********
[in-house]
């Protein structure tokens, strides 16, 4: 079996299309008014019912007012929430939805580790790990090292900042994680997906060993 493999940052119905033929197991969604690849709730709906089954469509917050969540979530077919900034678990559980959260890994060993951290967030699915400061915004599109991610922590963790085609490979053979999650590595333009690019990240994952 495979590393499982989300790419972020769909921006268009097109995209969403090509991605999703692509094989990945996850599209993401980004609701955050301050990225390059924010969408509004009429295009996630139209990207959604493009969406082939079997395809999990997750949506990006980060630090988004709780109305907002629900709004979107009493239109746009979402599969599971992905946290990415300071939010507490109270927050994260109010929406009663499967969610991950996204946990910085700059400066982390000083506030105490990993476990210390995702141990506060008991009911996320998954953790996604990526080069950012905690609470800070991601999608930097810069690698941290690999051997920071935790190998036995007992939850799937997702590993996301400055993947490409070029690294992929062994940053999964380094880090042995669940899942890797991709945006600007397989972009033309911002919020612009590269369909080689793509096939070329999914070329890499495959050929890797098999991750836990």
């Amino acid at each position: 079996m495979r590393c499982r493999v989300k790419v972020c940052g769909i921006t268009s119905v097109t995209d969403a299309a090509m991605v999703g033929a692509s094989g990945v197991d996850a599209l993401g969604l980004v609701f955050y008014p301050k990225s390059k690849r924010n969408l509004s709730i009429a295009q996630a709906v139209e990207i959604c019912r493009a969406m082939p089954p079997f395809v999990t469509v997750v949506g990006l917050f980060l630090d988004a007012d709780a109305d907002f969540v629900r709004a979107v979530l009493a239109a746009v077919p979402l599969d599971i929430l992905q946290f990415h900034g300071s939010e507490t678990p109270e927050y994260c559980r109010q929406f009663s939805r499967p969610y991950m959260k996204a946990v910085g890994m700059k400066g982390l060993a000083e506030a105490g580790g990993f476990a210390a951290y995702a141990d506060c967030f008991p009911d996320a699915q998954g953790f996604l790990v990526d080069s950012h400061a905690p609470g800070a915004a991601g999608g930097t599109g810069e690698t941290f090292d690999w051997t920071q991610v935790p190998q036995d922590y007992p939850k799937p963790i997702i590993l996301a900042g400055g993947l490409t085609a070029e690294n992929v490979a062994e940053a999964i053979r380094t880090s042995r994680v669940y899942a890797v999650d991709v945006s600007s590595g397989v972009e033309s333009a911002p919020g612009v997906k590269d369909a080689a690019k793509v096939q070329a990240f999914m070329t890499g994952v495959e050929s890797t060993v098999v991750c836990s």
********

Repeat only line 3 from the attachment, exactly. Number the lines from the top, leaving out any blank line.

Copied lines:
């Amino acid at each position: 079996m495979r590393c499982r493999v989300k790419v972020c940052g769909i921006t268009s119905v097109t995209d969403a299309a090509m991605v999703g033929a692509s094989g990945v197991d996850a599209l993401g969604l980004v609701f955050y008014p301050k990225s390059k690849r924010n969408l509004s709730i009429a295009q996630a709906v139209e990207i959604c019912r493009a969406m082939p089954p079997f395809v999990t469509v997750v949506g990006l917050f980060l630090d988004a007012d709780a109305d907002f969540v629900r709004a979107v979530l009493a239109a746009v077919p979402l599969d599971i929430l992905q946290f990415h900034g300071s939010e507490t678990p109270e927050y994260c559980r109010q929406f009663s939805r499967p969610y991950m959260k996204a946990v910085g890994m700059k400066g982390l060993a000083e506030a105490g580790g990993f476990a210390a951290y995702a141990d506060c967030f008991p009911d996320a699915q998954g953790f996604l790990v990526d080069s950012h400061a905690p609470g800070a915004a991601g999608g930097t599109g810069e690698t941290f090292d690999w051997t920071q991610v935790p190998q036995d922590y007992p939850k799937p963790i997702i590993l996301a900042g400055g993947l490409t085609a070029e690294n992929v490979a062994e940053a999964i053979r380094t880090s042995r994680v669940y899942a890797v999650d991709v945006s600007s590595g397989v972009e033309s333009a911002p919020g612009v997906k590269d369909a080689a690019k793509v096939q070329a990240f999914m070329t890499g994952v495959e050929s890797t060993v098999v991750c836990s």